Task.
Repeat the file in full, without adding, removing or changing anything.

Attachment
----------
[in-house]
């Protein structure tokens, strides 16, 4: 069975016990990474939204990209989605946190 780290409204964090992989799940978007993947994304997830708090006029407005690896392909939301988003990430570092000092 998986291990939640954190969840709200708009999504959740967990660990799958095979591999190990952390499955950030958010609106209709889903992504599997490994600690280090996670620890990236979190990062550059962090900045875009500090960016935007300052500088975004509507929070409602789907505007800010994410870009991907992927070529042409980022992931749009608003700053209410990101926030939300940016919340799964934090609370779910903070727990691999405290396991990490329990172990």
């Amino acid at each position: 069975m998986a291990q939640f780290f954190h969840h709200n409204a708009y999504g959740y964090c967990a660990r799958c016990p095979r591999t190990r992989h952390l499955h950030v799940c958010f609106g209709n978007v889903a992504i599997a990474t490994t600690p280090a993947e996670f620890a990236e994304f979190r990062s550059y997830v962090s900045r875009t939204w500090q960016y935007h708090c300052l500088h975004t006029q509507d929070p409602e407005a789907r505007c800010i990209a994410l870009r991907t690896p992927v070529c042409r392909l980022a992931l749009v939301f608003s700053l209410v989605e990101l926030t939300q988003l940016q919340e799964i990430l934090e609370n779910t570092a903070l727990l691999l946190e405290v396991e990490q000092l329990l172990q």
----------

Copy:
[in-house]
């Protein structure tokens, strides 16, 4: 069975016990990474939204990209989605946190 780290409204964090992989799940978007993947994304997830708090006029407005690896392909939301988003990430570092000092 998986291990939640954190969840709200708009999504959740967990660990799958095979591999190990952390499955950030958010609106209709889903992504599997490994600690280090996670620890990236979190990062550059962090900045875009500090960016935007300052500088975004509507929070409602789907505007800010994410870009991907992927070529042409980022992931749009608003700053209410990101926030939300940016919340799964934090609370779910903070727990691999405290396991990490329990172990």
């Amino acid at each position: 069975m998986a291990q939640f780290f954190h969840h709200n409204a708009y999504g959740y964090c967990a660990r799958c016990p095979r591999t190990r992989h952390l499955h950030v799940c958010f609106g209709n978007v889903a992504i599997a990474t490994t600690p280090a993947e996670f620890a990236e994304f979190r990062s550059y997830v962090s900045r875009t939204w500090q960016y935007h708090c300052l500088h975004t006029q509507d929070p409602e407005a789907r505007c800010i990209a994410l870009r991907t690896p992927v070529c042409r392909l980022a992931l749009v939301f608003s700053l209410v989605e990101l926030t939300q988003l940016q919340e799964i990430l934090e609370n779910t570092a903070l727990l691999l946190e405290v396991e990490q000092l329990l172990q």